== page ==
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By L. Dean Murphy

In this romantic suspense thriller, nothing can stand in the way of Jordan Jakes launching a missile in a remote desert of Iran—not even Ben Johnson, the NASA scientist she’s targeted. Against all odds, Ben follows Jordan, placing not only the mission at risk, but also the world’s fate. Everything hinges on the strength of their love.

Daco added, “On a larger scale, THE LIBRA AFFAIR is about finding balance, a home-brewed war to alter international allies and rebalance global economic powers. It focuses on obstacles Jordan Jakes faces to complete her mission successfully, but on a deeper level these impediments also parallel the difficulties faced in her personal life.

“In our personal lives, like yin chasing yang, we constantly seek balance. In the story, Jordan is too guarded. She chooses a career to hide from life; as a result, her need to control what enters her world leaves her scaling the perimeter of life when all she really wants is to find love and happiness.”

Not unlike performers Cher and Madonna, debut Daco (pronounced with a soft a and long o, sort of like “Dahco”) writes using a single name. Her physicist father formulated the name from General Theories of Relativity. “The derivative (D) of acceleration (A) at the speed of light in centimeters per second (C) is equal to zero (O), where C is the same in E equals mC². My father had a sense of humor; there is no change in acceleration of light-speed, the fastest we know of, so I guess that makes me the speed of light!”

Compelling scenes Daco said are when “Jordan talks to Ben about balance in life and how they can never solve all their differences, but can achieve a workable balance. And at the end when another character is dying and Jordan suddenly has to face her flaw—not dealing with the death of her own parents and how she’s allowed that to shape her life.”

This obviously is why Daco chose Libra for the title. Scales, representing balance, depict her profession as an attorney (“blind justice”) and astrological sign Libra.

What inspired her novel? “Fascinated with thrillers and spy movies, the idea for THE LIBRA AFFAIR spawned one Saturday morning over coffee and a newspaper. Hot topics of the day were Iran, nuclear war, China, trade imbalance, and espionage. The story grew out of questioning how to achieve balance in the world.”

Daco has advice for aspiring writers. “Go for it and don’t let anyone stand in your way. If you think you can’t, not true, you can. But do your homework. Go to conferences, learn the craft, what’s expected, and just finish the story. Dream big!”

When asked if she was a plotter or “pantser” Daco said, “When I conceive a story idea, I know where it’ll start, some points along the way, and how it ultimately ends. I don’t always know what’s around the corner. Sometimes, I find my characters locked in and haven’t a clue how I’m going to get them on the move again, but that’s what makes the process of developing a story interesting. The real magic of writing is when I see all the different threads come together at the end.”

Concerning rewriting Daco said, “I generally write the story straight through, and tend to look over the last bits from the day before, to add or correct details. For the most part, I’m so focused that I power through the work at the speed of light. That’s the first draft; editing is more down to earth.”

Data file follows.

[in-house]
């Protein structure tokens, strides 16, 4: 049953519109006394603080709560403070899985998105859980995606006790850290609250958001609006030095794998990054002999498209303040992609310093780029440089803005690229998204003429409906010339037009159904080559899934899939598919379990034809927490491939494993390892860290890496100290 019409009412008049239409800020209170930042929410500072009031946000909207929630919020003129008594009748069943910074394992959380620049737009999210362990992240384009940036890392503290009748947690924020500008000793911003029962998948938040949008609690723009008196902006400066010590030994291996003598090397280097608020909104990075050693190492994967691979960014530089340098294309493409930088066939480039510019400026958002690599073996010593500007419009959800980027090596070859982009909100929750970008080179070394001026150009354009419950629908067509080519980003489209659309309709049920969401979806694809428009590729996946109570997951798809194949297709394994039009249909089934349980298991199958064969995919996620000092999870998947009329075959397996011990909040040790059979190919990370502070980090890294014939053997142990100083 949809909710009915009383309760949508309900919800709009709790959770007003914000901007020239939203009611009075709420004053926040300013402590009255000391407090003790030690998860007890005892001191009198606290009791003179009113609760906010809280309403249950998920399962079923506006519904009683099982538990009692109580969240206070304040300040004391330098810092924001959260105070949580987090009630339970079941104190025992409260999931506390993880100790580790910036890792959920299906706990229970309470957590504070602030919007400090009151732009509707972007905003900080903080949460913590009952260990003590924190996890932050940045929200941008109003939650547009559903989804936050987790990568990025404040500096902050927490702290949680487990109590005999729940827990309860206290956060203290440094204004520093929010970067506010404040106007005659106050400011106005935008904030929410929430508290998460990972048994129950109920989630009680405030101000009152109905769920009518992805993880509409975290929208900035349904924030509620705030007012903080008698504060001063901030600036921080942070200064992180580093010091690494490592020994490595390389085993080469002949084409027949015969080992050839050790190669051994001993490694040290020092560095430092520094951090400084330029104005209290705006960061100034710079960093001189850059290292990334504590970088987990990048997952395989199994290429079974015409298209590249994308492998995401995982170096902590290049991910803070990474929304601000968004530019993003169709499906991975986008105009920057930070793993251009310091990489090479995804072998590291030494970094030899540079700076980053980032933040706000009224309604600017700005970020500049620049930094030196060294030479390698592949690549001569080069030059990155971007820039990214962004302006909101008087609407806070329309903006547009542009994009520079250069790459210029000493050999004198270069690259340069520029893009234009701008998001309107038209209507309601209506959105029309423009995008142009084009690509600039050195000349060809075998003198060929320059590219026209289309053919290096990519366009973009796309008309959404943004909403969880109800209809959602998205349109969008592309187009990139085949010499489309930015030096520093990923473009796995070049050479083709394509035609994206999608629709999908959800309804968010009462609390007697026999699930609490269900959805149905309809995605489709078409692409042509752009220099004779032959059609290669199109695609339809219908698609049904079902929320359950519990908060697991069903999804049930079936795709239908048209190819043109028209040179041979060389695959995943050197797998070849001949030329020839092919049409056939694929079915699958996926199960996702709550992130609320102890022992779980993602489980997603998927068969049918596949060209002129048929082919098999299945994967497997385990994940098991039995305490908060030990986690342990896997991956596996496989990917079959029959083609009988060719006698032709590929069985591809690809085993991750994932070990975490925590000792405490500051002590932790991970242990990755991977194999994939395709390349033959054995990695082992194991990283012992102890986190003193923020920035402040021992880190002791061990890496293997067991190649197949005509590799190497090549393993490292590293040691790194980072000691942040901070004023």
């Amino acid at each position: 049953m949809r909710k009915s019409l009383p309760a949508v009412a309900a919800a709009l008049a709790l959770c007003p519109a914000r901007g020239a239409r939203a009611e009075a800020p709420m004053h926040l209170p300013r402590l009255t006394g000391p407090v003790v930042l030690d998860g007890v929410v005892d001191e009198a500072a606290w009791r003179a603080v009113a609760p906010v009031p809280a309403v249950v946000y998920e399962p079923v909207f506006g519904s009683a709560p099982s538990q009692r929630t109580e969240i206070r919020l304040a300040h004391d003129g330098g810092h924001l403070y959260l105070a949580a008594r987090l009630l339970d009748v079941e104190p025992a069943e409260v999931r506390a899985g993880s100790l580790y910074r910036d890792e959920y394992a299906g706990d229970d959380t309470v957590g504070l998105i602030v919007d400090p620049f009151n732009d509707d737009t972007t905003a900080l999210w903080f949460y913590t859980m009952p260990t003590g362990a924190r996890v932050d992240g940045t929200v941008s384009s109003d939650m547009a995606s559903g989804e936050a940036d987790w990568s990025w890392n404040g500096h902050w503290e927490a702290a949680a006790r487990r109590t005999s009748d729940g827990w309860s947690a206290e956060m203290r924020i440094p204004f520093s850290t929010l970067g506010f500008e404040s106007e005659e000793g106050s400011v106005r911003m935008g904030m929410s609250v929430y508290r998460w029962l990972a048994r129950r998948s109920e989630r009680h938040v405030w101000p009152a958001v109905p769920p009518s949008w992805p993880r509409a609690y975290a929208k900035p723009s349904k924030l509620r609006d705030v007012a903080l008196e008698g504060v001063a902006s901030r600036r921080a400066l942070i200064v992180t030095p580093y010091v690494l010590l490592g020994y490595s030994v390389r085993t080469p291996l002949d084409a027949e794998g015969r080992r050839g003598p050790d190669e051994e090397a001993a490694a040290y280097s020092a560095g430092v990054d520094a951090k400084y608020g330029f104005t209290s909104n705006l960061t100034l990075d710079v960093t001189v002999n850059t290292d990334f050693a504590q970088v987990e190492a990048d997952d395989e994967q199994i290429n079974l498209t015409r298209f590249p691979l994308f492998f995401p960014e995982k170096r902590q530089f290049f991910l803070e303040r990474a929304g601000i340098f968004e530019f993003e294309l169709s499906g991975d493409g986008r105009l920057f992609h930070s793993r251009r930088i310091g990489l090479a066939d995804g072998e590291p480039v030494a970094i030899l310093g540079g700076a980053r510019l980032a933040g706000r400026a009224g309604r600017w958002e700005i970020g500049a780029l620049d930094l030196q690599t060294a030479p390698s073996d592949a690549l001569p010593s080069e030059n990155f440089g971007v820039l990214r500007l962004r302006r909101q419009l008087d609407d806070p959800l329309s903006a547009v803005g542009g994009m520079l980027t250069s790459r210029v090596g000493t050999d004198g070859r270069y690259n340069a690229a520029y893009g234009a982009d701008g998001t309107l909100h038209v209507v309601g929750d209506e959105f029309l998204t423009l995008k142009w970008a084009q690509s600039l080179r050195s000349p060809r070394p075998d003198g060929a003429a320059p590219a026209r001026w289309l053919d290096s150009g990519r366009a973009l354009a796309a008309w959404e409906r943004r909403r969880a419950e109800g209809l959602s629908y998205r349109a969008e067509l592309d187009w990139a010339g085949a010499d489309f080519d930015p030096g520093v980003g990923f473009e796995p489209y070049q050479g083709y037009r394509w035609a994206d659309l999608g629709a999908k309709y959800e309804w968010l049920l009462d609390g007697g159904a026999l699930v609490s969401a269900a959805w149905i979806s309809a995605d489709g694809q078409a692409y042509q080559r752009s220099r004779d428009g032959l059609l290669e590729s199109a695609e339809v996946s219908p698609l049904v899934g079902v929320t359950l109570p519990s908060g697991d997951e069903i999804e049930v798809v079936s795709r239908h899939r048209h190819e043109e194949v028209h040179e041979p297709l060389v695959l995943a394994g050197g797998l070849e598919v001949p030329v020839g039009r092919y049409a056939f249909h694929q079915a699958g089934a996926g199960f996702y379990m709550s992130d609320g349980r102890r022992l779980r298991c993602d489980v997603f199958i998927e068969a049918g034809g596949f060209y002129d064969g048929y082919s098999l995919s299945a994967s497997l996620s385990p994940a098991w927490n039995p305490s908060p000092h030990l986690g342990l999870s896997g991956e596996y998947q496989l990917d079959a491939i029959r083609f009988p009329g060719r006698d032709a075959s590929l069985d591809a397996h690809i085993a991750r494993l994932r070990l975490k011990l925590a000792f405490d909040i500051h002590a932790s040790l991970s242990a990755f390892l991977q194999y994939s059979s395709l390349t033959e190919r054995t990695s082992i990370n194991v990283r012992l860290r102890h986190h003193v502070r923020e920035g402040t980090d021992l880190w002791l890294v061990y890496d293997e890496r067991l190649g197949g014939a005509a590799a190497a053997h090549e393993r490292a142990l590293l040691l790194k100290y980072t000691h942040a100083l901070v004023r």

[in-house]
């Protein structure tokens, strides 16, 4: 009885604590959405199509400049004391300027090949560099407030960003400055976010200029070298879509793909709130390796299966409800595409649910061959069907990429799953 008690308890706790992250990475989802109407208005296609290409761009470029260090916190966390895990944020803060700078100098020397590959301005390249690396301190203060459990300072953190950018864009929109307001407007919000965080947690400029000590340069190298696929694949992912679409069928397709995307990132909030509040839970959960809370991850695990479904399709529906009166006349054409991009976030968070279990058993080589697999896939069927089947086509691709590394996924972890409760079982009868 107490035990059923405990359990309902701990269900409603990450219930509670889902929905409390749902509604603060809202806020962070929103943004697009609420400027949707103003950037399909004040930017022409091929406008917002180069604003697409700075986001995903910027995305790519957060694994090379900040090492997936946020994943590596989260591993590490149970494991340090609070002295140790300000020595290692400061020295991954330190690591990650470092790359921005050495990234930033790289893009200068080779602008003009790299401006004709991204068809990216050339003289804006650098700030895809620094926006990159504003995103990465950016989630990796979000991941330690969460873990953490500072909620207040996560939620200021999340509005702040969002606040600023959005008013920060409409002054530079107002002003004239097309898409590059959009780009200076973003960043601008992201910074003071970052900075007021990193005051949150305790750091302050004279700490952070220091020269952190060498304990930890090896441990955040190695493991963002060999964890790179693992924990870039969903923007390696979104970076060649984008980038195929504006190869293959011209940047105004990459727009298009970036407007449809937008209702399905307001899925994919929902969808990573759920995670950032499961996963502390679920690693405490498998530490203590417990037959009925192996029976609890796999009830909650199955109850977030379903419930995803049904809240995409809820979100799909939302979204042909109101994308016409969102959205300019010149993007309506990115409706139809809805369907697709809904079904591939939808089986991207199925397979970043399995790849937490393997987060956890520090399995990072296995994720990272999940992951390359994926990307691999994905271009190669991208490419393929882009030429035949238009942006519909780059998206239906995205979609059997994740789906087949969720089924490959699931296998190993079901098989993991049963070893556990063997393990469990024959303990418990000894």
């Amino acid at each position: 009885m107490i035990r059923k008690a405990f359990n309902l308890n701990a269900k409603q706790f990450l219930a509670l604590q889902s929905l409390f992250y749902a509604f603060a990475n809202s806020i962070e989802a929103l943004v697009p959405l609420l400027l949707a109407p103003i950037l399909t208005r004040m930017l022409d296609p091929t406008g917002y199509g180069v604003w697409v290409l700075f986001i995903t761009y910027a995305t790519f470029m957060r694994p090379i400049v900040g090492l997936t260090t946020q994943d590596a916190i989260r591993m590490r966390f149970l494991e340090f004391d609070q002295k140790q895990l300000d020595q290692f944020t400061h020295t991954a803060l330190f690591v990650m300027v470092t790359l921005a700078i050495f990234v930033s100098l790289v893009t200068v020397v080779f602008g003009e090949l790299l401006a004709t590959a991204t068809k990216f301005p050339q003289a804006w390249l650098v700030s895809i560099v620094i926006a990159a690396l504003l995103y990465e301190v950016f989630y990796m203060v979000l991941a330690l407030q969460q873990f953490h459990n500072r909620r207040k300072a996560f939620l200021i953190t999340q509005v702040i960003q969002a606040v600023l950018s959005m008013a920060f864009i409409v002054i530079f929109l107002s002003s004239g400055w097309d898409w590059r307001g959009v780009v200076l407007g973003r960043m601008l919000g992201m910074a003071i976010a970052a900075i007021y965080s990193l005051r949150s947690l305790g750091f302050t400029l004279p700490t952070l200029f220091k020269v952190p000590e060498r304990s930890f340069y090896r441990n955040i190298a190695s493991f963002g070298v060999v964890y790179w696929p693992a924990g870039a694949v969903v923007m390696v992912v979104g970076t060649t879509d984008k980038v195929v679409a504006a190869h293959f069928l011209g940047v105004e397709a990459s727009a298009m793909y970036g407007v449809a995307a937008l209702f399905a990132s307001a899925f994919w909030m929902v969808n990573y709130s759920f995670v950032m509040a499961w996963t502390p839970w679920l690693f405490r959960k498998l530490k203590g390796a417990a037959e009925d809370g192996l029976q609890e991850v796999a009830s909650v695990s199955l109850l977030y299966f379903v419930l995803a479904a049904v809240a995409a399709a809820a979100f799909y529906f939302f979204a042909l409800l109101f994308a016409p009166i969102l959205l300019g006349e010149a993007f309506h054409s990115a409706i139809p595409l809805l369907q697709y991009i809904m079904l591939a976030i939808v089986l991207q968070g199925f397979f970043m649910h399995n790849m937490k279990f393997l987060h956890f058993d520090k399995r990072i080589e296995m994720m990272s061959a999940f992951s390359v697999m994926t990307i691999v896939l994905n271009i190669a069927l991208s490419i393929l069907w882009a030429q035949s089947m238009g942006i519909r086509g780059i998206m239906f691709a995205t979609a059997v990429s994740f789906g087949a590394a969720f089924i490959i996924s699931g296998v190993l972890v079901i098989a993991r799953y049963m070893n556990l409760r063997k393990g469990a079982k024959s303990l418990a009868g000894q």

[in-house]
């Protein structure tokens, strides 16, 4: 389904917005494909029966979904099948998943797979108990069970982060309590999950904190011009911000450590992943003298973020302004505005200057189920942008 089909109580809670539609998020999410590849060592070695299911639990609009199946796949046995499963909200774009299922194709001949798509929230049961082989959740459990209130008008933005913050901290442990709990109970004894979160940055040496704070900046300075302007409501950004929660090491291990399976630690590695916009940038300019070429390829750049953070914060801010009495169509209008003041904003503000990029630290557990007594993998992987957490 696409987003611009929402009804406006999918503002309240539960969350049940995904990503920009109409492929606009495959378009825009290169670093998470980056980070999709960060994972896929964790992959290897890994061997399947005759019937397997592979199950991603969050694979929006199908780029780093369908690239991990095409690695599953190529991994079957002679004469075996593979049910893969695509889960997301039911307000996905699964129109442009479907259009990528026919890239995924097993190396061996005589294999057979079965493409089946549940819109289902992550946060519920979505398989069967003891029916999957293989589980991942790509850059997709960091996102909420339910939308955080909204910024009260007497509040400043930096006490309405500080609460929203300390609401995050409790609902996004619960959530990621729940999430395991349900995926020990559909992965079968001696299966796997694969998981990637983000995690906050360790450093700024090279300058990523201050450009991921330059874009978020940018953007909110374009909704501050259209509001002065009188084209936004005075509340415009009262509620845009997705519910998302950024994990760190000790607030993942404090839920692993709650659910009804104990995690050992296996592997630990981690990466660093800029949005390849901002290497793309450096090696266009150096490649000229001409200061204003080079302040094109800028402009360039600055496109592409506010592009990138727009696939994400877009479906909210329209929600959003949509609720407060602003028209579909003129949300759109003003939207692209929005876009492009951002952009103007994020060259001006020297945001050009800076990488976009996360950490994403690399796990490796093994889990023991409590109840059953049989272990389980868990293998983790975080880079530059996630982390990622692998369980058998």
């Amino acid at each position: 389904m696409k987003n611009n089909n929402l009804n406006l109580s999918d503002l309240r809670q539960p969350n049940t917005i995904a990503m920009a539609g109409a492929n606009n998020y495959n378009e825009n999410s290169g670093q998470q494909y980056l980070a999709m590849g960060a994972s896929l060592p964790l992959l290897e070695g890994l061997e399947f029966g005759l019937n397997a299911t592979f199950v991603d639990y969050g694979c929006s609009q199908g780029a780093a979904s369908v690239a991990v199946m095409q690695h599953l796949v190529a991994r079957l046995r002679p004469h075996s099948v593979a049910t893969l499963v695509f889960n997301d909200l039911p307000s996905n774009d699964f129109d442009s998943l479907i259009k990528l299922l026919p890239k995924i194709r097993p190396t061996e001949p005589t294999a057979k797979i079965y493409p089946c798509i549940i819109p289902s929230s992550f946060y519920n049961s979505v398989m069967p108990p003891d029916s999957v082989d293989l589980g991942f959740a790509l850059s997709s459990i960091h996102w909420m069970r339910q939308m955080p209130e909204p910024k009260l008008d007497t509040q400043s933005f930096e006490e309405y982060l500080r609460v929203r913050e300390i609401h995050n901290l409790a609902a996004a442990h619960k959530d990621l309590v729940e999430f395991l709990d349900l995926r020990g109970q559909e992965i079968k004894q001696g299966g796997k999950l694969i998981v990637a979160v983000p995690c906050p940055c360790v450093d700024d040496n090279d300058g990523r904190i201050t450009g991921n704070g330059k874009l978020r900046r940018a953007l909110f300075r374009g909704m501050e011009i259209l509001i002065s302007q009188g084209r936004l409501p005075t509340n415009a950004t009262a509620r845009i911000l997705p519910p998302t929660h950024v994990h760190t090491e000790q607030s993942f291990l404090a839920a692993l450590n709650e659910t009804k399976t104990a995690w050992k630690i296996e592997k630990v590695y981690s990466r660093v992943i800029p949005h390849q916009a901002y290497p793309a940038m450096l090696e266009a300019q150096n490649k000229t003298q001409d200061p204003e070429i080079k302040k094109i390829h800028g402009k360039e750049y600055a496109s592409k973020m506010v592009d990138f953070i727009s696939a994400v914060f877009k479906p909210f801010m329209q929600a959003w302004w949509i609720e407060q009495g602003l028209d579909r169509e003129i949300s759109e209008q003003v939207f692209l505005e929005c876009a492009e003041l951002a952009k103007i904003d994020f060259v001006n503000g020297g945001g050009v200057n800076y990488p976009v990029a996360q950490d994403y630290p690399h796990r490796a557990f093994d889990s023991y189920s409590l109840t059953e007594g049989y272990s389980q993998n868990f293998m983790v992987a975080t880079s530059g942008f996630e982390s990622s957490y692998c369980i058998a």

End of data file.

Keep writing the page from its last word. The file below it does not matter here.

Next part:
Daco doesn’t think of herself as a series writer. “When I finished THE LIBRA AFFAIR, however, I had a new story in mind. It would actually continue nicely, so I wrote it as the sequel, titled THE SCORPION AFFAIR. I’ve envisioned a third, but that’s backburnered for now. I’m also completing another round of edits on a YA entitled CHINABOUND. In January, I started a mainstream novel, SCOTCH ON THE ROCKS.”

For research and setting, Daco travels at light-speed. “My characters roam the globe, so I constantly search the Internet for facts. Google Maps is invaluable and I love going to eye level to a place I’ve never been. I don’t write in painstaking detail so I give myself creative license—as a friend said, it’s fiction.”

Daco opined about eBooks. “Everything in print seems to have that component. Students from kindergarten through university get iPads or are required to have computers for most of their work. It’s a new world. As to me, I find it harder to adjust because I prefer tree-books. I like the feel of pages, turning them. I suspect in twenty or fifty years, books will be relics. With information available at light-speed, and the voracious appetite of readers demanding instant access to a good read, why stand in line? Moreover, for published and aspiring authors, opportunity abounds. Despite concerns over quality, look to the basic economic model for the marketplace. I think we can count on supply and demand taking care of quality control issues.”


When not practicing law with her husband at Auffenorde & Auffenorde, P.C., Daco writes novels and manages the busy lives of two children. Her education includes a B.A. and M.A.S. from the University of Alabama in Huntsville, and J.D. from Samford University’s Cumberland School of Law. Her memberships include ITW, Romance Writers of America, Authors Guild, and Alabama State Bar.

To learn more about Daco, visit her website.

Dean Murphy
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